Most Australian birds do not migrate over long distances and therefore have to cope with seasonal changes in weather and food availability. We investigated whether the small (11 g) silvereye Zosterops lateralis changes its thermal tolerance from winter to summer. Body mass and body temperature of silvereyes exhibited little seasonal variability. However, metabolic rates (MR) and thermal conductance showed significant changes. Below the thermoneutral zone (TNZ), winter-acclimatized birds had significantly lower resting MR and thermal conductance than summer-acclimatized birds. Within the TNZ (˜27.0–33.6 °C winter; ˜25.4–33.5 °C summer) basal MR of winter-acclimatized birds (2.30 ± 0.29 mL O2 g-1 h-1) was significantly lower than that of summer-acclimatized birds (2.88 ± 0.43 mL O2 g-1 h-1). The average daily MR also differed significantly between summer and winter largely due to a greater reduction of MR at night and the decreased conductance. Our study shows that small passerines such as silvereyes exhibit seasonal variability in physiology and thermal energetics, even when they live in areas with a relatively mild climate, to help overcome seasonal changes in weather conditions and food availability.
The gut contents of a female specimen of Graneledone cf. boreopacifica collected from the caldera wall of Axial Volcano, near an active hydrothermal vent in the Northeast Pacific Ocean are reported. At least 30 individual gastropods and 46 individual polychaetes are represented in the gut contents by hard parts. Shell fragments and shells removed from the gut allow ready identification of the gastropods Provanna variabilis and Lepetodrilus fucensis, both of which are known only from North Pacific hydrothermal vents. Jaws of polychaete worms are identified as those of the nereidid, Nereis piscesae, and the predatory polynoids, Levensteiniella kincaidi and an unidentified species in the subfamily Branchinotogluminae. Not only was a considerable volume of prey hard parts ingested, the gastropod shells had been crushed before being ingested. The large size of the beaks in this genus of octopus and the increased area they offer for insertion of the superior mandible muscle, the prime mover in beak closure, support the hypothesis that these beaks exert sufficient force to crush the gastropod shells. Although cephalopods had been reported to be absent from hydrothermal vents, the data presented here demonstrate that not only do they occur in vent habitats, they actively prey on vent fauna.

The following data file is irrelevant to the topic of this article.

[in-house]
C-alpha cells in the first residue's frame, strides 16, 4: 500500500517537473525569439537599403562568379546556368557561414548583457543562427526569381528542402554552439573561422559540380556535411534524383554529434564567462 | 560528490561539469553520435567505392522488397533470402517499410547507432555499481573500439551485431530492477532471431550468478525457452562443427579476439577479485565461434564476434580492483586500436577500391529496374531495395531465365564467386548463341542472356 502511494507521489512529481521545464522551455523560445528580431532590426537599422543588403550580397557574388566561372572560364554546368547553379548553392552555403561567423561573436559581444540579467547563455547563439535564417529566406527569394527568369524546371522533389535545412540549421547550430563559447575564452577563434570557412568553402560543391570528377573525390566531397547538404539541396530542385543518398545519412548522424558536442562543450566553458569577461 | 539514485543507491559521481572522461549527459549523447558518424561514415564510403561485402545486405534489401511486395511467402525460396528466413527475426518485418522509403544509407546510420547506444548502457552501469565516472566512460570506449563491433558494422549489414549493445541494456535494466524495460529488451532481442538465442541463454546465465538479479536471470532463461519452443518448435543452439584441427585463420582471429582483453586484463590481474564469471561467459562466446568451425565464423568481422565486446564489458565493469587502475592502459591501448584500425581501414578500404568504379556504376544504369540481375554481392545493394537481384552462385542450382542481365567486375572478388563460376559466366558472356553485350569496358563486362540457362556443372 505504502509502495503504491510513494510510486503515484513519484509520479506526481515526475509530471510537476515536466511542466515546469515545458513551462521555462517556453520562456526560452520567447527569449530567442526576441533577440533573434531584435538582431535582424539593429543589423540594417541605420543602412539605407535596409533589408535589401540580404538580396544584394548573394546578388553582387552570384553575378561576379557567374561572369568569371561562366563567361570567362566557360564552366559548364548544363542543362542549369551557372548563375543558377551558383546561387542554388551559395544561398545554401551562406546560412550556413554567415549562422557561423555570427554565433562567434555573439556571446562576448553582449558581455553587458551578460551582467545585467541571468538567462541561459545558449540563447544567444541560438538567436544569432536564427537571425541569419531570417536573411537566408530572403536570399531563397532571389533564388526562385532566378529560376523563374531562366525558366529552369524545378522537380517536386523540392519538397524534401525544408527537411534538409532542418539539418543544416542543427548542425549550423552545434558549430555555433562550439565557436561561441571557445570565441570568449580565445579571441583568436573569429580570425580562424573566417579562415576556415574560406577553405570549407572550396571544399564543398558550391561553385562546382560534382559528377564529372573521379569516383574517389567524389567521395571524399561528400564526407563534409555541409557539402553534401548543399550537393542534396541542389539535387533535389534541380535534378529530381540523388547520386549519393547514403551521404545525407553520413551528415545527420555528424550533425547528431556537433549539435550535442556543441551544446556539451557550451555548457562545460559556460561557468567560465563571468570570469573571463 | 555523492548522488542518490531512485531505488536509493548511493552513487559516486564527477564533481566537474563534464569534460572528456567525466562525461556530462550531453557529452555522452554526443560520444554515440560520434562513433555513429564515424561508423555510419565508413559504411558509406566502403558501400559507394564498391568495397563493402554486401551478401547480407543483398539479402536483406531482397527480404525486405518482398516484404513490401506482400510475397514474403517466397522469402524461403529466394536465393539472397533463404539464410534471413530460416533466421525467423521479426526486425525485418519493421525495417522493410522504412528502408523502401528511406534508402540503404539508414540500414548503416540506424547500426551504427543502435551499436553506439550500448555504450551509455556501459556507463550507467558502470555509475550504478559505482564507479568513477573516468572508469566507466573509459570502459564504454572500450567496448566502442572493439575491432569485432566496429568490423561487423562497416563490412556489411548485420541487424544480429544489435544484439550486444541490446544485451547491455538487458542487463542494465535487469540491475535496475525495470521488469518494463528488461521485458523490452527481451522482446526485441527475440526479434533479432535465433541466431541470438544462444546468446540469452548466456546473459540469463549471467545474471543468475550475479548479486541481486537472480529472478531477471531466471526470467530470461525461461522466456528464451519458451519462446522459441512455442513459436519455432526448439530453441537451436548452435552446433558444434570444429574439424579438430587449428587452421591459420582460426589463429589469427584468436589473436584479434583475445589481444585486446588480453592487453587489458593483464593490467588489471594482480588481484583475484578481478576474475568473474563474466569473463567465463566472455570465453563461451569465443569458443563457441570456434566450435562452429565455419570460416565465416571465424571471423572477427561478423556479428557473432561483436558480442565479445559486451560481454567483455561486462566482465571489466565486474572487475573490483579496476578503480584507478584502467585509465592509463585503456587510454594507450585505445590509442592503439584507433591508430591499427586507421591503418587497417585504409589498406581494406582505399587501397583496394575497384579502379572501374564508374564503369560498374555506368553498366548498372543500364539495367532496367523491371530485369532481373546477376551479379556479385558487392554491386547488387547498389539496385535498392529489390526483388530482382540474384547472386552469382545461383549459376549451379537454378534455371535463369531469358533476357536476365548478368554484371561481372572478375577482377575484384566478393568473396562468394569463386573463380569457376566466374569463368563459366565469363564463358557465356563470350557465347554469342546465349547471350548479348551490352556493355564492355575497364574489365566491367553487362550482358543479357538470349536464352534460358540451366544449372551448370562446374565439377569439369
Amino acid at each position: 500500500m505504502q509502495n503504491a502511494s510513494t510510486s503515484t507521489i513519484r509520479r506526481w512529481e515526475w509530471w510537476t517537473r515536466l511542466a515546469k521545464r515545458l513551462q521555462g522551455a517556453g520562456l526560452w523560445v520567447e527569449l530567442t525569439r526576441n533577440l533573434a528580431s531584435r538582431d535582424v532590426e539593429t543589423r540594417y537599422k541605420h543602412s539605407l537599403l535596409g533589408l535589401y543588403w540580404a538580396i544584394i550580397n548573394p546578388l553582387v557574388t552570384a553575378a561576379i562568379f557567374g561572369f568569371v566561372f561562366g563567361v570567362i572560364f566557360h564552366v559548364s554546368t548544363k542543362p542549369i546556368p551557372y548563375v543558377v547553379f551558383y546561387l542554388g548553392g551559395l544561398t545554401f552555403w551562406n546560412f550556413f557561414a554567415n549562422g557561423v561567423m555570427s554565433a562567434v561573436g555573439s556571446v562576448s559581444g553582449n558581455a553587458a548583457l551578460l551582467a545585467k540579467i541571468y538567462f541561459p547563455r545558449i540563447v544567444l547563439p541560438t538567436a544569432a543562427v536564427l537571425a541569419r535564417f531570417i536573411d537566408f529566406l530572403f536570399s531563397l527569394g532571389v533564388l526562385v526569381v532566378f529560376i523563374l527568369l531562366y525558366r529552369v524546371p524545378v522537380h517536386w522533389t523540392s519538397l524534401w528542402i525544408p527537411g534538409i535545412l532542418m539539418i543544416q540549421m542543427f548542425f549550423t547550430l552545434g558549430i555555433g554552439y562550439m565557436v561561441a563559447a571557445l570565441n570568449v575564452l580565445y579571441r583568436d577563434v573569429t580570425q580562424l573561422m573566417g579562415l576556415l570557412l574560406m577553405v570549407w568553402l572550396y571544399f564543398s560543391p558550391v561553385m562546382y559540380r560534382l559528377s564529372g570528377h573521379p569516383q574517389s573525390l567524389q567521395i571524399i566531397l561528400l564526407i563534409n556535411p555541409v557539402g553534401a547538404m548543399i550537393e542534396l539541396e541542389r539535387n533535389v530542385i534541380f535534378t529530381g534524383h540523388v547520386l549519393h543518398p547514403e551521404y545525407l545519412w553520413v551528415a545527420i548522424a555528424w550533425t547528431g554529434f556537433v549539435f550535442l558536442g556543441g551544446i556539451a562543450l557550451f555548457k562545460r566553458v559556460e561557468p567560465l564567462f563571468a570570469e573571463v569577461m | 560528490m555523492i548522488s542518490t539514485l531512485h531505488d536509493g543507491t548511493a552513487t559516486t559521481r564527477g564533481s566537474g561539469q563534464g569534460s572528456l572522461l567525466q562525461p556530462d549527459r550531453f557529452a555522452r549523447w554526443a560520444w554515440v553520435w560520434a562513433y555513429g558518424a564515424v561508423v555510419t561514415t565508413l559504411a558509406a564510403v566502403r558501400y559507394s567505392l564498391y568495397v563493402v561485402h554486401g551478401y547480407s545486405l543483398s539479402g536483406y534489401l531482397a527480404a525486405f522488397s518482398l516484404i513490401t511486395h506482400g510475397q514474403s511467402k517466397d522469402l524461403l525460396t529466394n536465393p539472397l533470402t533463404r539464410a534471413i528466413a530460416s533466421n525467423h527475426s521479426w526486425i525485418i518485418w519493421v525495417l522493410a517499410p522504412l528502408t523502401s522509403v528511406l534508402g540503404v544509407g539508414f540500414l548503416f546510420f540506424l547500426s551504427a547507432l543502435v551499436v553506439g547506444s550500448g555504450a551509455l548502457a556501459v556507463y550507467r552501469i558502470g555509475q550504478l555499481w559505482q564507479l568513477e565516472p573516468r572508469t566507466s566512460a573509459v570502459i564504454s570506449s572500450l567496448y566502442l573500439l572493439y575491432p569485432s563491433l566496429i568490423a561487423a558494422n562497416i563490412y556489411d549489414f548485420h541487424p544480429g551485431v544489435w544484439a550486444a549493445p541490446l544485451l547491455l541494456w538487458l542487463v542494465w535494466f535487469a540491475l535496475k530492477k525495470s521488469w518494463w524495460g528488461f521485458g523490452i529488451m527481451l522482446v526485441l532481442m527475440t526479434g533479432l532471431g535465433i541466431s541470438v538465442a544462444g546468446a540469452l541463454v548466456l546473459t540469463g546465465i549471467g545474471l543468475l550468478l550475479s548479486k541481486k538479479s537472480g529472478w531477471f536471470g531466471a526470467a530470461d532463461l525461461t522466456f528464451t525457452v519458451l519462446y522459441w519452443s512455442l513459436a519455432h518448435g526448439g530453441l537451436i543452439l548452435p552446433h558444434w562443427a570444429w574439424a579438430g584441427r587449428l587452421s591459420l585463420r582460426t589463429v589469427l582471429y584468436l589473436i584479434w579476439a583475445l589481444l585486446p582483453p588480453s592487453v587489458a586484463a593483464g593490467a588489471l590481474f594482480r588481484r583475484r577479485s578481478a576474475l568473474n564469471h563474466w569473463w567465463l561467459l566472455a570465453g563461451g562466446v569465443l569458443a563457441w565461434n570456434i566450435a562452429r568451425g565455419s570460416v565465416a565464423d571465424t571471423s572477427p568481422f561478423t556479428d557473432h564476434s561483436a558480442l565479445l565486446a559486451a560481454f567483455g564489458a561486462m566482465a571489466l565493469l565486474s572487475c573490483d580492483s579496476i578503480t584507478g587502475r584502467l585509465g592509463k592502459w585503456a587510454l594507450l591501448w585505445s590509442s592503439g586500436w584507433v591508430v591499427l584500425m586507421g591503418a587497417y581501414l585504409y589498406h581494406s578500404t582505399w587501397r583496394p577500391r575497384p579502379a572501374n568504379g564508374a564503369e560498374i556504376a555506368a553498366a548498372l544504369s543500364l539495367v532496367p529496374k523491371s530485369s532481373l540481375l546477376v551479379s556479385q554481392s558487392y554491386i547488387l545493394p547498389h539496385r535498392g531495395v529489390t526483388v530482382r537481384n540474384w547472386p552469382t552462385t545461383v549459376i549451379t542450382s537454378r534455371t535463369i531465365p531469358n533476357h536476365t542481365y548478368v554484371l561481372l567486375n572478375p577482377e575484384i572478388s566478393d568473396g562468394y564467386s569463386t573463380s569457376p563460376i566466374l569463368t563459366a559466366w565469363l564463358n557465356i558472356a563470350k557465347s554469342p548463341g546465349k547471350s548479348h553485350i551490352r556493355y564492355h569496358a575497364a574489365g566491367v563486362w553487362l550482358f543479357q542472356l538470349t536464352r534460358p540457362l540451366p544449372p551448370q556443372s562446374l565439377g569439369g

The mouse-like marsupial Antechinus agilis is common to south-eastern Australia with breeding and life-history traits being highly synchronous. Mating activity is confined to a 10- to 15-day period in August, at the end of which all males die as a result of a stress-induced suppression of the immune system. Ovulation occurs at this time and females rely on stored sperm from specialized crypts in the lower isthmus of the oviduct for successful fertilization. Here we report a high incidence of mixed paternity litters, which can be attributed to sperm from multiple males being stored in the isthmic crypts. Data from this study also suggest a possible second male siring advantage in controlled ex situ sperm competition mating trials, irrespective of the delay between the two males being given mating access to the female or of the mating time relative to ovulation. In determining paternity through DNA profiling, population genetic data were obtained that showed significant differences in the genetic heterozygosity between unrelated adults, half siblings and full siblings. We suggest that the isthmic crypts, in addition to storing viable sperm, are capable of releasing a mix of sperm that increases the likelihood of mixed paternity litters. This allows all mating males the opportunity to sire young, increases female reproductive fitness and overall maintains high levels of population genetic heterozygosity in the face of total male mortality annually.